France, China, and Turkey have been in the news this week with wrongheaded attempts to handcuff the Internet. All three countries are trying to use regulation to control what they see as Internet-fueled damage to society. Sadly, all three countries are likely to find that the regulations are at best ineffective, and, at worst harmful.
The case in France is most disappointing, because France is a European country and shares in the West's tradition of protecting free speech. "A new law in France makes it a crime for anyone who is not a professional journalist to film real-world violence and distribute the images on the Internet," writes The Associated Press. The stated purpose of the law is to curb a new fad called "happy slapping."
Don't be fooled by the cute name. Happy slapping isn't a harmless fad, like some 21st-century Macarena. Happy slapping is the name for gangs of youthful thugs committing assault on innocent people, videotaping the results, and posting the video to the Internet.
The French law bans any Internet depiction of real-world violence. It goes much further than controlling happy slapping. It would make it illegal for a citizen-journalist to film the riots that plagued France recently or to post videos of police brutality. Under French law, distributing the Rodney King video would be illegal to all but professional journalists.
The law is a bad idea because it restricts people's rights to shine a light on violence. Video is a compelling demonstration of abuse, far more so than description or eyewitness testimony.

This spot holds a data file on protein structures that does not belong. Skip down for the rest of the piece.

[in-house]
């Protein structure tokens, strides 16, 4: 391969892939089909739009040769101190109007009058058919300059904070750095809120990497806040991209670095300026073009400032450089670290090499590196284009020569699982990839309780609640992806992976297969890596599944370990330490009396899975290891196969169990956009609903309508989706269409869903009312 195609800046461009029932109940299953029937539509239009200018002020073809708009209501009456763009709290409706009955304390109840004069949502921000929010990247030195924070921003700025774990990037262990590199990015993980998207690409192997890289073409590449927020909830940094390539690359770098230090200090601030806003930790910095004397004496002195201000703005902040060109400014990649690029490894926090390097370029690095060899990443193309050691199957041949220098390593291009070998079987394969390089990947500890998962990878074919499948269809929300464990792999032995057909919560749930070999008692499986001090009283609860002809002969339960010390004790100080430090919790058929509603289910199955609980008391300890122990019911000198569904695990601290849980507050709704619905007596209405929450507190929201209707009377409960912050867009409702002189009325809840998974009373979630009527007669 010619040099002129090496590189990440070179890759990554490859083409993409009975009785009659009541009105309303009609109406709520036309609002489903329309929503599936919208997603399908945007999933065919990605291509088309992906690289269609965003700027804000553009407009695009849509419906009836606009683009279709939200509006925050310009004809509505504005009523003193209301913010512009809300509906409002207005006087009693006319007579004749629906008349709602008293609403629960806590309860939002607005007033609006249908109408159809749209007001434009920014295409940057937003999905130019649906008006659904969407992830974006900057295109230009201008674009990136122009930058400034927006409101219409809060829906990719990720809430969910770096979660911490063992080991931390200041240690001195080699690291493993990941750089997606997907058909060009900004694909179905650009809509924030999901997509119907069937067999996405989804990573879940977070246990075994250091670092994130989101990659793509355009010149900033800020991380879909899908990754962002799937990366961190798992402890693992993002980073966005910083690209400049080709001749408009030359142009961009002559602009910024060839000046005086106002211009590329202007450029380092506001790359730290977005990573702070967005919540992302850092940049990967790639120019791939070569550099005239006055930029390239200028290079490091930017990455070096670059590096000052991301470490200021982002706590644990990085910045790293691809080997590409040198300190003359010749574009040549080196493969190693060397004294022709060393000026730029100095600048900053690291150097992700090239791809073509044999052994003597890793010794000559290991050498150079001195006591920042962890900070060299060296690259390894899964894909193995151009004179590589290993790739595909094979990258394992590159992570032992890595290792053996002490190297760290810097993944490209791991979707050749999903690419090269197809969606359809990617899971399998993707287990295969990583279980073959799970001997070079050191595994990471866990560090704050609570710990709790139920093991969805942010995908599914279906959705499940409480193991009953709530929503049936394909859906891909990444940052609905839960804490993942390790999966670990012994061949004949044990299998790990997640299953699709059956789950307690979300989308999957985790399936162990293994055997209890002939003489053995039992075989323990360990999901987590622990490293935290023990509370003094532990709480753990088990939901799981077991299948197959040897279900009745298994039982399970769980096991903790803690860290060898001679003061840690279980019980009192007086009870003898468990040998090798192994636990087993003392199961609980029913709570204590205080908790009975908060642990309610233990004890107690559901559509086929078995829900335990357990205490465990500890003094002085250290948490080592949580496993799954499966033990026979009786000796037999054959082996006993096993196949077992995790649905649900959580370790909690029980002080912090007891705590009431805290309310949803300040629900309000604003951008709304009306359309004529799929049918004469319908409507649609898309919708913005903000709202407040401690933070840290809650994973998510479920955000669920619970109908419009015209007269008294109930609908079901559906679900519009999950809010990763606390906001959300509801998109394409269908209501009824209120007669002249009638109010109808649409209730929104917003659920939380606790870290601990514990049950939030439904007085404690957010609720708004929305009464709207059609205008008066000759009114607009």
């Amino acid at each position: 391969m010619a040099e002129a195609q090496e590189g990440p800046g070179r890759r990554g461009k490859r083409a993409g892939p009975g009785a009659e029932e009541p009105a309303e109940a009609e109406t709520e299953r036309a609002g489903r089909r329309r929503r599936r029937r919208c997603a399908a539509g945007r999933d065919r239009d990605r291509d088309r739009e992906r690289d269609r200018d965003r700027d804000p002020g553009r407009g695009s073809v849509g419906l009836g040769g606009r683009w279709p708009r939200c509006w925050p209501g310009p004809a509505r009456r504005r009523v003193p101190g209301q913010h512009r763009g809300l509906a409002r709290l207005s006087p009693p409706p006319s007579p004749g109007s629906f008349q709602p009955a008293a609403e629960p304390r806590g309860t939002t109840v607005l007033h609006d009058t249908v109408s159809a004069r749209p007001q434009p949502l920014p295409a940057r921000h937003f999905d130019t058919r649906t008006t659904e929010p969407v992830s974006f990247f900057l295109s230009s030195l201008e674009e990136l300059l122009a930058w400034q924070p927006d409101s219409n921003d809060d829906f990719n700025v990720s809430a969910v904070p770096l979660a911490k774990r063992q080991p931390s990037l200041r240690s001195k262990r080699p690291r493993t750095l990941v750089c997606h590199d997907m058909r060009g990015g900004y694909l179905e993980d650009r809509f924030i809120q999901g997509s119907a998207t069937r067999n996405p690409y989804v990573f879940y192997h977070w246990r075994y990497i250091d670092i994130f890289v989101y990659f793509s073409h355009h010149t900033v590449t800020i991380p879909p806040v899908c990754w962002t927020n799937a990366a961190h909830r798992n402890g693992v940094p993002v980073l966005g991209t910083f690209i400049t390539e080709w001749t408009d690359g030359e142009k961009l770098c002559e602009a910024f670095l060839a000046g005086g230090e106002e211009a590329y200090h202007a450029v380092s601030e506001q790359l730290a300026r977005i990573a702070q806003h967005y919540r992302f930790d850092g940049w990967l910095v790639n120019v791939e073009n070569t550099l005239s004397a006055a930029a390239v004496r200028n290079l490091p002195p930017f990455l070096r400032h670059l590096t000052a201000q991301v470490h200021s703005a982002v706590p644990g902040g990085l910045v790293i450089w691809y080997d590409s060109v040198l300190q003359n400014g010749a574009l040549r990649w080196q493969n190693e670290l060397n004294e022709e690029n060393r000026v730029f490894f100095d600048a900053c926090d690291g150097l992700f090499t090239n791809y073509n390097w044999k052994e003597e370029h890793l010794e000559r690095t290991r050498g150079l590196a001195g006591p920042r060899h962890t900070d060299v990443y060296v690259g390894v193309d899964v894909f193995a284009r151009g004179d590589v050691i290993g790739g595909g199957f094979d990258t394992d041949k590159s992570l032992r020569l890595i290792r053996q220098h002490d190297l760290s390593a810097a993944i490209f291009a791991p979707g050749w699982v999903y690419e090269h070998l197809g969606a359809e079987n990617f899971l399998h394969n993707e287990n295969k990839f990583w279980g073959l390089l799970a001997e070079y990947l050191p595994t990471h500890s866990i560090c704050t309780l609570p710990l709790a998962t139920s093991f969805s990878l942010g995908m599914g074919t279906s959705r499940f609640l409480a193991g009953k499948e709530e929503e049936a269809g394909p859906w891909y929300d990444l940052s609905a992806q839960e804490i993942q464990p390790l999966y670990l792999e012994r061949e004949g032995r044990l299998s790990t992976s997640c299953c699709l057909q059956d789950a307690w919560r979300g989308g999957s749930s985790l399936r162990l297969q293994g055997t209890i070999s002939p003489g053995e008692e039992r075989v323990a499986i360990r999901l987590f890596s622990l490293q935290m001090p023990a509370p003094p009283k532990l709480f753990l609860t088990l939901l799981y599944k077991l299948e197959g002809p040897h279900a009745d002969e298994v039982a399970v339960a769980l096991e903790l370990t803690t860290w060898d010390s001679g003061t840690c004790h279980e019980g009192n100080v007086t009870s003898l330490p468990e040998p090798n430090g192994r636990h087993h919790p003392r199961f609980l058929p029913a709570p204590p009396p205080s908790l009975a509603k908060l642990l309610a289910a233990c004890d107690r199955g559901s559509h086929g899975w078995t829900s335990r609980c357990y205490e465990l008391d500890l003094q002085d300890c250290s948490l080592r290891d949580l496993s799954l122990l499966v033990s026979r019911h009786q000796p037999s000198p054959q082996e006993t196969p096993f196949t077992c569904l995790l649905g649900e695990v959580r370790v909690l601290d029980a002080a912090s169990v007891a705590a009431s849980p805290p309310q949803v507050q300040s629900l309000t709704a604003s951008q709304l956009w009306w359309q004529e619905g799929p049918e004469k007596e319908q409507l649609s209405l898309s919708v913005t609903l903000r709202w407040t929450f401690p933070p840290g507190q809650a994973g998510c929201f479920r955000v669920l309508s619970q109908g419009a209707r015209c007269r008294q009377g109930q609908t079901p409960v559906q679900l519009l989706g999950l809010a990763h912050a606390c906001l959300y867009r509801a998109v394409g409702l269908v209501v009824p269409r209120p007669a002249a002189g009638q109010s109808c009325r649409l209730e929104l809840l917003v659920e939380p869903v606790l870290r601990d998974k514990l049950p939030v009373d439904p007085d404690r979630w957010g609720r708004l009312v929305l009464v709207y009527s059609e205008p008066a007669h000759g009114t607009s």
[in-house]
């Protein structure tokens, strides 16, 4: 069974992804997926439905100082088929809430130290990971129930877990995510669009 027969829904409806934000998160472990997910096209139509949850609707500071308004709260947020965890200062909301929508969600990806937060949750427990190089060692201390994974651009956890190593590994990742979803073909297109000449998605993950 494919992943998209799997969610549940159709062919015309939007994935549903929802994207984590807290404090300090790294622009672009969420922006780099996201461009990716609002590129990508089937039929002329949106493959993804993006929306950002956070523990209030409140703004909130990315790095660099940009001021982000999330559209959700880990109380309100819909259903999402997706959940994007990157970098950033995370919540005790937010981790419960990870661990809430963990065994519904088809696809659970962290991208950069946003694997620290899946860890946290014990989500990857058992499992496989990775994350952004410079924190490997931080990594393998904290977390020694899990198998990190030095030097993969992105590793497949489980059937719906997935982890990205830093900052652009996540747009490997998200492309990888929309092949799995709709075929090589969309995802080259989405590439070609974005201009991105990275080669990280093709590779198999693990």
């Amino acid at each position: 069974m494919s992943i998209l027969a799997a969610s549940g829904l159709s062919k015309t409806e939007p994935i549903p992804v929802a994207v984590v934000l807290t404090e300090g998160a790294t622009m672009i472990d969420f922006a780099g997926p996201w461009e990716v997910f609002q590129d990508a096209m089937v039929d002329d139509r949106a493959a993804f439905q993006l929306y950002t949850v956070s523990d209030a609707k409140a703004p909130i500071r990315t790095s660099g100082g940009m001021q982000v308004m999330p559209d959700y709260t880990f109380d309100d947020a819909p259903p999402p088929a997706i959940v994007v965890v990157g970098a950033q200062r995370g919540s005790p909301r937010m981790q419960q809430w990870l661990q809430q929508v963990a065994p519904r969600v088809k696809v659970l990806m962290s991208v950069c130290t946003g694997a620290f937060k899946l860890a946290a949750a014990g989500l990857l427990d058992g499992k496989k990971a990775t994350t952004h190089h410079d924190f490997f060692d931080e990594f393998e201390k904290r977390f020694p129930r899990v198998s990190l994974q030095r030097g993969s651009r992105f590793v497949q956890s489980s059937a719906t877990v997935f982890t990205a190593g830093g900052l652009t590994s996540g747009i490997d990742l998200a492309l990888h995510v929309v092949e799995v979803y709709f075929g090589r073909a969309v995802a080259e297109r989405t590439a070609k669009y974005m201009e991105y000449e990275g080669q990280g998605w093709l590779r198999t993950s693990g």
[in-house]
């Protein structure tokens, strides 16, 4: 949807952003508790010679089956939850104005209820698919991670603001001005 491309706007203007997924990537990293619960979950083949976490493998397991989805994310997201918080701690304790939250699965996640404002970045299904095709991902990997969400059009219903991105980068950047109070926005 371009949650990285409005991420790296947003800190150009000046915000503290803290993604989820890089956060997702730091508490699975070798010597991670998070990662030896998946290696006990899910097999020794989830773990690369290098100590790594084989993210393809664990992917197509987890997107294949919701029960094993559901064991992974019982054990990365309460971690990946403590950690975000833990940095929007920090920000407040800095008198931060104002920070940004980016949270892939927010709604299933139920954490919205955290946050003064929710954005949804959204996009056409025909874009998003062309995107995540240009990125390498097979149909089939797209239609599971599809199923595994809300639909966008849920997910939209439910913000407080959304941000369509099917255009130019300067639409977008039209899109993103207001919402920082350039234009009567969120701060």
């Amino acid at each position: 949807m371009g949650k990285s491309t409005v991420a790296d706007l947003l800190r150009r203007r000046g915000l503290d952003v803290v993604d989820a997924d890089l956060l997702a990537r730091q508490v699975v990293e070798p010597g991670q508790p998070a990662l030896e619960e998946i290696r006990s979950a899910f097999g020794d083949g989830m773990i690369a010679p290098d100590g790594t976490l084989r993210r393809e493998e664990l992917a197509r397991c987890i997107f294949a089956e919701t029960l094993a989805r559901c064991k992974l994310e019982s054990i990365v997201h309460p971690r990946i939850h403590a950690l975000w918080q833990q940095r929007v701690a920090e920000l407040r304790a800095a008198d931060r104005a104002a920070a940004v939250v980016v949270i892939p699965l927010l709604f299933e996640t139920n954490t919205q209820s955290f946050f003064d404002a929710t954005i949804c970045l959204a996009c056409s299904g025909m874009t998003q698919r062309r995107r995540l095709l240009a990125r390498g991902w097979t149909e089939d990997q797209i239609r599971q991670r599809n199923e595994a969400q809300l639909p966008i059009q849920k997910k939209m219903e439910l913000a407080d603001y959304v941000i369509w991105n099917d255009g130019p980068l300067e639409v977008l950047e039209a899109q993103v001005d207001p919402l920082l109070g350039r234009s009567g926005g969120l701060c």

Moreover, it's mighty convenient for police to have criminals videotape their crimes, providing compelling evidence for a jury to convict them. And it's even more convenient for the criminals to post the videos to the Internet, saving police the trouble of having to go out and get the videos themselves.
Apparently, nobody's ever seen The Music Man in China. That nation is seeking to stem the tide of Internet addiction and juvenile delinquency by banning new Internet cafes for a year. There are 113,000 Internet cafes and bars in China.
If Internet addiction and Internet-powered juvenile delinquency are problems in China, the nation needs to fix the problem at its roots, by providing education and healthy outlets for teens. Putting a moratorium on new Internet cafe will have no impact at all, and will just drive the delinquents elsewhere.
I'm sympathetic to the problems faced by France and China. Gang violence and wasted youth are real problems, and, while the solutions are bad ideas, the two nations are to be commended for trying to address the issues.
Turkey, on the other hand, is just being dumb. It's got its knickers in a twist over there because the Greeks are posting video to YouTube deemed insulting to Mustafa Kemal Ataturk, the founder of modern Turkey. The solution is, of course, to ban access to YouTube.
"The video that prompted the ban in Turkey allegedly said that Ataturk and the Turkish people were homosexuals," according to the article linked to above. "Insulting Ataturk is a criminal offense in Turkey." In other words, Greeks are employing schoolyard name-calling. The proper response to such attacks, as any Pee-Wee Herman fan knows, is to respond, "I know what you are, but what am I?" But Turkey figured that mobilizing the resources of its government was an even better idea.
All three of these laws restrict free speech. All three laws limit citizens' access to the Internet, and to limit access to the Net is to limit access to information.
Free speech is a fundamental right that all human beings should enjoy. That's not just a local custom in the West. Western nations are the most advanced in the world, and the West also is where free speech protections have the deepest roots. That's no coincidence. Societies thrive when their members are free to share information, criticize, and demand improvements.